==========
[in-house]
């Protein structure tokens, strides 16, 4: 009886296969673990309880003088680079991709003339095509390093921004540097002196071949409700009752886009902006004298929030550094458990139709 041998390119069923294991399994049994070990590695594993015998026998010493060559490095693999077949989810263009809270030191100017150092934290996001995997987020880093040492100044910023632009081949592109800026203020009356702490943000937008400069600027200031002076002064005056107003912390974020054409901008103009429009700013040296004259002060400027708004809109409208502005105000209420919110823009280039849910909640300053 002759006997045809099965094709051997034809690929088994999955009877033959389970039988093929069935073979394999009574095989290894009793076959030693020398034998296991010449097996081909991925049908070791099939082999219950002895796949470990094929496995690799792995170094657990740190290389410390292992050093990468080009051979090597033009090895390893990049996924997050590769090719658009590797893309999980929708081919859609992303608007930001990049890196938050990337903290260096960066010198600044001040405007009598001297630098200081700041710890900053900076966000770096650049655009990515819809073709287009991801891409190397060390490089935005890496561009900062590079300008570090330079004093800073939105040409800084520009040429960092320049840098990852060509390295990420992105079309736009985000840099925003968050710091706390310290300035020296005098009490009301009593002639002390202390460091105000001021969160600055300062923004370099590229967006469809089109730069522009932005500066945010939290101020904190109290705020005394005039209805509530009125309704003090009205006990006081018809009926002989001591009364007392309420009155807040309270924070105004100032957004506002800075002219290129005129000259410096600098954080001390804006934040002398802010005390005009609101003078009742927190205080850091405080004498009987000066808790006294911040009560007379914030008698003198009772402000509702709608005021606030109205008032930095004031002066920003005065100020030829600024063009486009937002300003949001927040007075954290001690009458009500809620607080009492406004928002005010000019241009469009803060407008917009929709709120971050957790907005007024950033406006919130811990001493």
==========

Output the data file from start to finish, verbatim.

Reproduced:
[in-house]
């Protein structure tokens, strides 16, 4: 009886296969673990309880003088680079991709003339095509390093921004540097002196071949409700009752886009902006004298929030550094458990139709 041998390119069923294991399994049994070990590695594993015998026998010493060559490095693999077949989810263009809270030191100017150092934290996001995997987020880093040492100044910023632009081949592109800026203020009356702490943000937008400069600027200031002076002064005056107003912390974020054409901008103009429009700013040296004259002060400027708004809109409208502005105000209420919110823009280039849910909640300053 002759006997045809099965094709051997034809690929088994999955009877033959389970039988093929069935073979394999009574095989290894009793076959030693020398034998296991010449097996081909991925049908070791099939082999219950002895796949470990094929496995690799792995170094657990740190290389410390292992050093990468080009051979090597033009090895390893990049996924997050590769090719658009590797893309999980929708081919859609992303608007930001990049890196938050990337903290260096960066010198600044001040405007009598001297630098200081700041710890900053900076966000770096650049655009990515819809073709287009991801891409190397060390490089935005890496561009900062590079300008570090330079004093800073939105040409800084520009040429960092320049840098990852060509390295990420992105079309736009985000840099925003968050710091706390310290300035020296005098009490009301009593002639002390202390460091105000001021969160600055300062923004370099590229967006469809089109730069522009932005500066945010939290101020904190109290705020005394005039209805509530009125309704003090009205006990006081018809009926002989001591009364007392309420009155807040309270924070105004100032957004506002800075002219290129005129000259410096600098954080001390804006934040002398802010005390005009609101003078009742927190205080850091405080004498009987000066808790006294911040009560007379914030008698003198009772402000509702709608005021606030109205008032930095004031002066920003005065100020030829600024063009486009937002300003949001927040007075954290001690009458009500809620607080009492406004928002005010000019241009469009803060407008917009929709709120971050957790907005007024950033406006919130811990001493």